bottle


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bot·tle

(bot'tĕl),
A container for liquids.

bottle

/bot·tle/ (bot´'l) a hollow narrow-necked vessel of glass or other material.
wash bottle 
1. a flexible squeeze-bottle with delivery tube, or one with two tubes through the cork, so arranged that blowing into one forces a stream of liquid from the other; used in washing chemical materials.
2. one containing some washing fluid, through which gases are passed for the purpose of freeing them from impurities.

bottle

Drug slang
A regional term for a vial of crack cocaine or amphetamines.

Vox populi
A vessel, usually of glass or earthenware, formerly of leather, generally used to hold liquids, which is enclosed except for the point of entry or egress marked by a narrow neck/mouth.

bot·tle

(bot'ĕl)
A container for liquids.

Patient discussion about bottle

Q. I get the most from her company than from the bottle. My wife is 2 months pregnant. I love to drink only if she gives company. I get the most from her company than from the bottle. Is it okay to drink when pregnant?

A. If you love your wife, you ought not drink in front of her. She shouldn't be drinking either, for the health of the baby. After all, what the mother consumes, the baby does too. I don't think there is a magic filter protecting the baby other than what the mother does. I wish you both well.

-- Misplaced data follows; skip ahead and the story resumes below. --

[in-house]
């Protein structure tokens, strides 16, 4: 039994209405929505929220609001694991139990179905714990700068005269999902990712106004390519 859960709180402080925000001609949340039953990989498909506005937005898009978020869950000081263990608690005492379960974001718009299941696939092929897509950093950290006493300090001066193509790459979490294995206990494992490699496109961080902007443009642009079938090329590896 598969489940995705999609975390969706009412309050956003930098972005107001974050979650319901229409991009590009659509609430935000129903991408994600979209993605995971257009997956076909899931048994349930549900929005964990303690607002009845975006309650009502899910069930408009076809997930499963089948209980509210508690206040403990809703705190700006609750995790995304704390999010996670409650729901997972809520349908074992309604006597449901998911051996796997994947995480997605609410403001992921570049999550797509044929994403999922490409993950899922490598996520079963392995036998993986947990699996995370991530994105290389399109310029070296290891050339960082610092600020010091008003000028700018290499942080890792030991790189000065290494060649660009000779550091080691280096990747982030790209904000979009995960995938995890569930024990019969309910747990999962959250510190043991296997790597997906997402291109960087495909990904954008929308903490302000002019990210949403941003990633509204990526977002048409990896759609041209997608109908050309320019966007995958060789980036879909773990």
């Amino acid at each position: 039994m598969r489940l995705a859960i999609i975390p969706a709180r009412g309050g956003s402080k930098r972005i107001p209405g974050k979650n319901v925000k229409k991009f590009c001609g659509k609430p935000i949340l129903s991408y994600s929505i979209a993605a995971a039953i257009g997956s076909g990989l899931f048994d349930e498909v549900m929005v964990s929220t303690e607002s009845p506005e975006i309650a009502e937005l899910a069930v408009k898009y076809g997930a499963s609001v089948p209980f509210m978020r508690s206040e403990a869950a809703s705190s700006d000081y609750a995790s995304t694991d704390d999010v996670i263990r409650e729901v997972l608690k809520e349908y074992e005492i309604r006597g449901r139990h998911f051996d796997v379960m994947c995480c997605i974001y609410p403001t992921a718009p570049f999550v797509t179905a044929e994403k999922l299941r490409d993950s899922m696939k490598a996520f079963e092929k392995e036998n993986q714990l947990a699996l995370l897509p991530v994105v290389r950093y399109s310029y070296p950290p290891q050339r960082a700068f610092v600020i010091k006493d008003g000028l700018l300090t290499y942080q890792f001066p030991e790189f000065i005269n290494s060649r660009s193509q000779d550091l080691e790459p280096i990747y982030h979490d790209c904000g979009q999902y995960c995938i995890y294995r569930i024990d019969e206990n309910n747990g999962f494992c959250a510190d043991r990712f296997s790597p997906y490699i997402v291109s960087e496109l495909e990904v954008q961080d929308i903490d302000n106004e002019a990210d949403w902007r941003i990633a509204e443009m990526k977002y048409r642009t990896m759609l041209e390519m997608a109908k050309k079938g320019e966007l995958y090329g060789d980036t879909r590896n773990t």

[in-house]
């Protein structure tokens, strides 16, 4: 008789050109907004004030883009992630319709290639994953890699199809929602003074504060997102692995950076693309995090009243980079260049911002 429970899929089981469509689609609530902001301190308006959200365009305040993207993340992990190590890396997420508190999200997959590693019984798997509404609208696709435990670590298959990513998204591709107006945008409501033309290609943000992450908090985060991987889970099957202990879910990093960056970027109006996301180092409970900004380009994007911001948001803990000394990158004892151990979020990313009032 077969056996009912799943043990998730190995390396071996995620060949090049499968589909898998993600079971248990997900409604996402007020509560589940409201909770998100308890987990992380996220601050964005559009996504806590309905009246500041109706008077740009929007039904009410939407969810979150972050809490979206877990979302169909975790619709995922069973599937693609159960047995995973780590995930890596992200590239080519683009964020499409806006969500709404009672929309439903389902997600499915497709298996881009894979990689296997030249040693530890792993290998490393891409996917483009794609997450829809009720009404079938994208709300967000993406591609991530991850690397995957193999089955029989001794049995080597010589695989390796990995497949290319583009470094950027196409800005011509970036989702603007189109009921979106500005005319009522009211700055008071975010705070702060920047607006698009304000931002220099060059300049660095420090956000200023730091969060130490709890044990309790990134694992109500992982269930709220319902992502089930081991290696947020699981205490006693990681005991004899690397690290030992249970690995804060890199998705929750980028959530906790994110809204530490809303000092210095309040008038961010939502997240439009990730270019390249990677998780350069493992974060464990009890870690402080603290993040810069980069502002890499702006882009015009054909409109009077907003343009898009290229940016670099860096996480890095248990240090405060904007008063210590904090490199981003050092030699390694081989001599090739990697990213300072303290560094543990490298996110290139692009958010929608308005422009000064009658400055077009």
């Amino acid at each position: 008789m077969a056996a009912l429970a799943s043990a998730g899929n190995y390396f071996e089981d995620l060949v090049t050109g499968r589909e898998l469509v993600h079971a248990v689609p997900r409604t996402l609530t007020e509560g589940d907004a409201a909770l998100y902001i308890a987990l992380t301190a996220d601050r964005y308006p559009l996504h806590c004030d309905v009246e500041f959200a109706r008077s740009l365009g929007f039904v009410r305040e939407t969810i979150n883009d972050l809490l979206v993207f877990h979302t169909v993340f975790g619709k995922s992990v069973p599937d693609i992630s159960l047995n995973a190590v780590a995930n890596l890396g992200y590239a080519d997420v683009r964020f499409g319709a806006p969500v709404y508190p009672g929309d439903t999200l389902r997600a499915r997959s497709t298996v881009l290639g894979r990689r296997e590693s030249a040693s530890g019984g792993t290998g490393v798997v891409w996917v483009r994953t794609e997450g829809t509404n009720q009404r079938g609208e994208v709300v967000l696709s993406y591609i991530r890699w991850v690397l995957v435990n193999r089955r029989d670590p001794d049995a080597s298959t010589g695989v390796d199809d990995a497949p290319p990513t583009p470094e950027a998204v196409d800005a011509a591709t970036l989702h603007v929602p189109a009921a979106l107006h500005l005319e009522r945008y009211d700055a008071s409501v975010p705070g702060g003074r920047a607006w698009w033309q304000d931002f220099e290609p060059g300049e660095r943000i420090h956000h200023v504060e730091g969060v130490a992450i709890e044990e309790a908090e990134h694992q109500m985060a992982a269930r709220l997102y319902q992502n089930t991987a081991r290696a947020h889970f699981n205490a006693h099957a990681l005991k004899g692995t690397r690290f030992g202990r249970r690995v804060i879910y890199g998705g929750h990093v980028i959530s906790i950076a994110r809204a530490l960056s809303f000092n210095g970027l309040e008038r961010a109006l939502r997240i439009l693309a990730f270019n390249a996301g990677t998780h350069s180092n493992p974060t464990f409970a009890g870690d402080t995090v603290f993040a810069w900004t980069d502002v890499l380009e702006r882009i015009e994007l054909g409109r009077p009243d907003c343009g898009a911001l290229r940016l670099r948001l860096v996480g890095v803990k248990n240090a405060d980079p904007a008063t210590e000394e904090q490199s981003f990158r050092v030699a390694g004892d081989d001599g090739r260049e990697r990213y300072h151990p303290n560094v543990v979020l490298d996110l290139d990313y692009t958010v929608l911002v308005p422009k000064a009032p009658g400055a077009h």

More discussions about bottle
References in classic literature ?
He concluded a long harangue by taking off his funnel-cap, inserting the tube into my gullet, and thus deluging me with an ocean of Kirschenwässer, which he poured, in a continuous flood, from one of the long necked bottles that stood him instead of an arm.
Placing the bottle on the window sill where he could reach it easily, Dolokhov climbed carefully and slowly through the window and lowered his legs.
For instance, there's the Powder of Life, and my Liquid of Petrifaction, which is contained in that bottle on the shelf yonder--over the window.
He finished his bottle, caught Michael suddenly by both jowls, and, leaning forward, rubbed noses with him.
I cautiously snatched away the brandy bottle as I spoke, and was in the drawing-room with it in an instant.
The fact was, that Tom's heart had already smitten him for not asking his fidus Achates to the feast, although only an extempore affair; and though prudence and the desire to get Martin and Arthur together alone at first had overcome his scruples, he was now heartily glad to open the door, broach another bottle of beer, and hand over the old ham-knuckle to the searching of his old friend's pocket-knife.
At the Rectory, when the bottle of port wine was opened after dinner, the young ladies had each a glass from a bottle of currant wine.
Returning with the bottle, Levin found the sick man settled comfortably and everything about him completely changed.
He would seem to have been 'cleaning himself' with the aid of a bottle, jug, and tumbler; for no other cleansing instruments are visible in the bare brick room with rafters overhead and no plastered ceiling, into which he shows his visitor.
The upper part was inhabited by a collection of bottles, all square-shouldered and as like each other as peas.
His eyes fell again on the bottle, and a tremble passed over him, causing him to shiver in every limb.
said the nurse, picking up the cork of the green bottle, which had fallen out on the pillow, as she stooped to take up the child.